Thumbnails of the images occupy the bulk of the Import pane. If the device contains already-imported images, you’ll see an Already Imported row that displays small thumbnail images of those pictures. Below that area is New Photos, where pictures you haven’t imported appear.
(Note that this area is confined to thumbnails. Double-clicking an image doesn’t expand it to fill the window. If you want to see a larger thumbnail image, use the Zoom slider at the bottom-left of the window.)
To the top-right of the pane are two buttons: ‘Import Selected’ and ‘Import X Photos’ (where X is the number of photos on the camera or card that haven’t already been imported). To import all of the unimported photos, click Import X Photos. To import just some of them, Command-click to select images noncontiguously (or Shift-click to select everything between and including the first and last selected images) and then click Import Selected.
When you do either of these things, a progress bar appears at the top of the window, along with a Stop Import button. You can click that button if you think better of your decision.
When iPhoto finishes importing the images, a window appears asking whether you’d like iPhoto to delete the now-imported images from your device. Your options are ‘Delete Photos’ and ‘Keep Photos’. I follow the advice of the pros on this one and click Keep Photos. When I want to delete images from the camera I do it directly on the camera rather than depending on iPhoto to do it for me. I do so figuring that the camera knows how best to do this. With some cameras, I’ve found that the command simply doesn’t do what it promises.
Once you’ve made your decision about deleting images from the device, your imported pictures appear within the Last Import album, separated (by default) by event. Those events will also appear when you select Event in iPhoto’s Library pane, and all of the imported images will appear when you choose Photos in that same pane. If you took the images within the previous year, they’ll appear when you select Last 12 Months, too.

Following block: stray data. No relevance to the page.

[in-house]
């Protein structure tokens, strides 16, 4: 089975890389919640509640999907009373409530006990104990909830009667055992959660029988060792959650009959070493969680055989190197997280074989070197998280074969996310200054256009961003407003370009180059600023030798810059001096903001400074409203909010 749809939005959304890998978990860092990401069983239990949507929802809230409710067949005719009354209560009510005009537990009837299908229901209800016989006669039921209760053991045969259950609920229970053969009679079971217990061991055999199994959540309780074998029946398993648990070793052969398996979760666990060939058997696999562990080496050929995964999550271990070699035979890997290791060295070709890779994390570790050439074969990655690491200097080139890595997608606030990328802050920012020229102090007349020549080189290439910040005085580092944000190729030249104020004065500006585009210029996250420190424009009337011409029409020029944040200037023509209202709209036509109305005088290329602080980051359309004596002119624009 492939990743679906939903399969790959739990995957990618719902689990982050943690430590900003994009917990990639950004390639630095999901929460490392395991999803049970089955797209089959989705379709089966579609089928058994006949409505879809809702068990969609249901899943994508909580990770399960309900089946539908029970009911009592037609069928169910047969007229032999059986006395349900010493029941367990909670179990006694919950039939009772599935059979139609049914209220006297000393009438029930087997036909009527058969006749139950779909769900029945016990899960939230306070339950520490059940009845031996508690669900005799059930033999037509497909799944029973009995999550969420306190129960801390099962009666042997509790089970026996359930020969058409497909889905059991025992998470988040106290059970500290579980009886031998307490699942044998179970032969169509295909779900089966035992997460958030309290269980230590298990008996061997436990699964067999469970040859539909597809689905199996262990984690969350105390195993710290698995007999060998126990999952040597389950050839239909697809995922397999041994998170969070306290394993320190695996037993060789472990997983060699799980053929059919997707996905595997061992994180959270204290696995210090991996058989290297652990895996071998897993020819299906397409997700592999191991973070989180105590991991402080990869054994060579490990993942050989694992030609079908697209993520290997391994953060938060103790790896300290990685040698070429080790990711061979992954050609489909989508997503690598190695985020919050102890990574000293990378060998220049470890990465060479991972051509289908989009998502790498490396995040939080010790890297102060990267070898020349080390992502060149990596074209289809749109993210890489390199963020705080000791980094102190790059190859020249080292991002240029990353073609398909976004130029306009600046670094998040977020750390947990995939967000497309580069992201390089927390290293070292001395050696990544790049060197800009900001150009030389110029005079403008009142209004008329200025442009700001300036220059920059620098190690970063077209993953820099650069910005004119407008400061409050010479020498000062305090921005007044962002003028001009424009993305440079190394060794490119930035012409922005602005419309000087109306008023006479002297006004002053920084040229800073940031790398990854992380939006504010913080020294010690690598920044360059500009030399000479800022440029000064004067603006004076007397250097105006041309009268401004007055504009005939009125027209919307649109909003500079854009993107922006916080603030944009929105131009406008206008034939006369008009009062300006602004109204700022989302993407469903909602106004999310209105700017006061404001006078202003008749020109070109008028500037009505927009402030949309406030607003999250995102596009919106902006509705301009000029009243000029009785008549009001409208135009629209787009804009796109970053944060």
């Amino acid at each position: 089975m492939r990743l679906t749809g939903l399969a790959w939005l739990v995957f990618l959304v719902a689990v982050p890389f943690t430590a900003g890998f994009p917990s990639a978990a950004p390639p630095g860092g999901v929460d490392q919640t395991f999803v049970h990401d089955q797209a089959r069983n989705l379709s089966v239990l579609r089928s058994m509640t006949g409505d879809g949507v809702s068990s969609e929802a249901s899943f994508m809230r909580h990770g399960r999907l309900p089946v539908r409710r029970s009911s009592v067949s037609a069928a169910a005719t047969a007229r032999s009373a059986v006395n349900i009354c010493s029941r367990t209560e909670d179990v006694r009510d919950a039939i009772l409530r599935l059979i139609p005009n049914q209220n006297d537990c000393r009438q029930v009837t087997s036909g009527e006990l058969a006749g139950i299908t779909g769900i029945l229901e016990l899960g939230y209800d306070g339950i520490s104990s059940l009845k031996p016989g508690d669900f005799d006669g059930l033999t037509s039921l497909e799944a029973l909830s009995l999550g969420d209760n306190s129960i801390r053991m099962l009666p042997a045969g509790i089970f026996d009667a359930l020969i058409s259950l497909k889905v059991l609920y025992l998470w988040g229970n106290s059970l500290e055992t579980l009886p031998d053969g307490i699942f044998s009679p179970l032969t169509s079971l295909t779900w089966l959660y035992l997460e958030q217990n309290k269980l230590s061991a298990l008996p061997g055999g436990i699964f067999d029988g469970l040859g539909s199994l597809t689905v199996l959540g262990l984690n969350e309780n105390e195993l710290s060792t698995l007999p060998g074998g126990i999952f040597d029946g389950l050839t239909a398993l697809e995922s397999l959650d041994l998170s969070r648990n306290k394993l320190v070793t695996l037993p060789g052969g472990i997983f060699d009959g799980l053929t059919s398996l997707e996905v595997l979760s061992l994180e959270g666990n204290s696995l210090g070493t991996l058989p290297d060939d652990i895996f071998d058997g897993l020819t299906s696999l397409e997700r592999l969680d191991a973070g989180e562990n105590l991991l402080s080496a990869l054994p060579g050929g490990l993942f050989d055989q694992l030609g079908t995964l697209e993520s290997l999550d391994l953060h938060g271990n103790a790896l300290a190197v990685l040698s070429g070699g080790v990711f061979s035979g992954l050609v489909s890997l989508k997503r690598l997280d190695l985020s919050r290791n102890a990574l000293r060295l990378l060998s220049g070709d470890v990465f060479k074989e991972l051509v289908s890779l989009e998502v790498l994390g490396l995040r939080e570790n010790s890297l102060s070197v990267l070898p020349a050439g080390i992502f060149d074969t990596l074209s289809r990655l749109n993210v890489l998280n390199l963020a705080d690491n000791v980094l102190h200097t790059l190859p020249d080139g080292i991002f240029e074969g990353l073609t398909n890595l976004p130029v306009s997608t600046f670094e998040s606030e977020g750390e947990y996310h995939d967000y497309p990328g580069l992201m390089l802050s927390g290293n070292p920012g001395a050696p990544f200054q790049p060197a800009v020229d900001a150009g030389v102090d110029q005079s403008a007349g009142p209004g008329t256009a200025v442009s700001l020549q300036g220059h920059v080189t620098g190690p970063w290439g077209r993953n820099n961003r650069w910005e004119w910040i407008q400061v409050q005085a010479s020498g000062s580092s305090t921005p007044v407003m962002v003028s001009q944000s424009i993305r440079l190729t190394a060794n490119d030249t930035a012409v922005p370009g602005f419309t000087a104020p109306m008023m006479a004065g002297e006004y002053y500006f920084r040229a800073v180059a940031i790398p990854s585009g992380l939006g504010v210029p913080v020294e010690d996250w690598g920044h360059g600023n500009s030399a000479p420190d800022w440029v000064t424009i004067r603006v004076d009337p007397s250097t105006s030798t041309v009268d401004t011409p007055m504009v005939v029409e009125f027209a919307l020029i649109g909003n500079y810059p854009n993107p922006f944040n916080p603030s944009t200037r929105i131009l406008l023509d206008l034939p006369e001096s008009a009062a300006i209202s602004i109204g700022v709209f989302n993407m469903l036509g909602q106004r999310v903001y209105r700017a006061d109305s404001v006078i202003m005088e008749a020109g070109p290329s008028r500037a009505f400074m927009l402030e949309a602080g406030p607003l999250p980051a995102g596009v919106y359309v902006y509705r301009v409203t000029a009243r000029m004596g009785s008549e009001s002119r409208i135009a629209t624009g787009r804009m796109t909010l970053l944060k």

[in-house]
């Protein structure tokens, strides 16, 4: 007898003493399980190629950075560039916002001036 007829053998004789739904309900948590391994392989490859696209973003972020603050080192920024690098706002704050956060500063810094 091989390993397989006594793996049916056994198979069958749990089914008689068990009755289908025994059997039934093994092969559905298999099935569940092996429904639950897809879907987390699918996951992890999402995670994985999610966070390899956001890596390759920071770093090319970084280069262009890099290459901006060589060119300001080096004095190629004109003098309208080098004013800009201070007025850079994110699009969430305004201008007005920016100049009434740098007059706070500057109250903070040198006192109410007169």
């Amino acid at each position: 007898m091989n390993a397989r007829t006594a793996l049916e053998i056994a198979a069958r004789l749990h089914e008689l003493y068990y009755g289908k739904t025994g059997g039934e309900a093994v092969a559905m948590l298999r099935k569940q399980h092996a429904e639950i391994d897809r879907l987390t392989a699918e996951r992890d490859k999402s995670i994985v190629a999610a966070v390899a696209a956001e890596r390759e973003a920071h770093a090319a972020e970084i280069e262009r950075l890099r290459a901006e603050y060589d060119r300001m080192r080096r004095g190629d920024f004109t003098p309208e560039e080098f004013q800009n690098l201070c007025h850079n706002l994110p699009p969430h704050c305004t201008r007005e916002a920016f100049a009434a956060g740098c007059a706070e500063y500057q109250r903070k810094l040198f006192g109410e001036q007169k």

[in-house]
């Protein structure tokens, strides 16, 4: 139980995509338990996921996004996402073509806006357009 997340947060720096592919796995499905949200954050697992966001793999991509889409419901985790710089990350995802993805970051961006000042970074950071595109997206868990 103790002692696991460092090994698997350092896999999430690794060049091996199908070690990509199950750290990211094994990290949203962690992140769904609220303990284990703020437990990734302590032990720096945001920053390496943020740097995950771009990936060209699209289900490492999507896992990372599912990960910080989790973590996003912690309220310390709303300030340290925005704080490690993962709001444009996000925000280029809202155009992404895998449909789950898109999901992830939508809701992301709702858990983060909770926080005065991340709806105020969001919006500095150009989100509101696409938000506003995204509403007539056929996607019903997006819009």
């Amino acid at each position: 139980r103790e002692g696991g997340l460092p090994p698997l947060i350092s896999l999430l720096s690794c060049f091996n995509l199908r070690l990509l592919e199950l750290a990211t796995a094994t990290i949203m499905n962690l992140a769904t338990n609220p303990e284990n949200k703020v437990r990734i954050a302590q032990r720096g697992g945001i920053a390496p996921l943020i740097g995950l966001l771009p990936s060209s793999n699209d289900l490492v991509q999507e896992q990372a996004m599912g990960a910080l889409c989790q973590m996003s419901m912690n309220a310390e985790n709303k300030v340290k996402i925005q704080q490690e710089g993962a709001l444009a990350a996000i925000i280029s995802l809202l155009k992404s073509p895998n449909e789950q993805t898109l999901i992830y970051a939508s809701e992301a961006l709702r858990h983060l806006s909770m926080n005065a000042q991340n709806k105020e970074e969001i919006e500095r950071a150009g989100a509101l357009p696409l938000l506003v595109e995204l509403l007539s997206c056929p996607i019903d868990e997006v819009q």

Elsewhere in the Library pane, you’ll see an entry for your iOS device, camera, or card. Next to a card entry you’ll spy an Eject icon. Click it and wait until it disappears from the pane, and you can safely disconnect the device. You needn’t eject iOS devices or cameras. Just detach the cable from your Mac or from the device.
If you have images that aren’t on an iOS device, camera, or card, but rather are just sitting somewhere on your Mac, dealing with them couldn’t be easier. Simply select the images and drag them on top of the iPhoto icon in the dock, or drag them into the iPhoto window, and they’ll be imported.
Viewing your images
Once the images are in iPhoto, you can perform all the magic you’d expect—viewing, editing, and sharing them. For the moment, let’s concentrate on viewing.
To view an image so that it takes up most of the iPhoto window—or the Mac’s screen if you’ve chosen View > Enter Full Screen (Command-Control-F)—just double-click it. Once it has expanded in this way, you can move between images by using the Mac’s left and right arrow keys, clicking the arrow keys at the top of the window, or (if you’re using a trackpad or Magic Mouse) swiping two fingers to the left or right.
The other option is to view your images as a slideshow. As I explained in our last lesson, iPhoto supports two kinds of slideshows. You can create one type on the fly, for viewing your images within iPhoto; the other type you construct with the idea of exporting and sharing it with other people. In this case we’re taking about the former.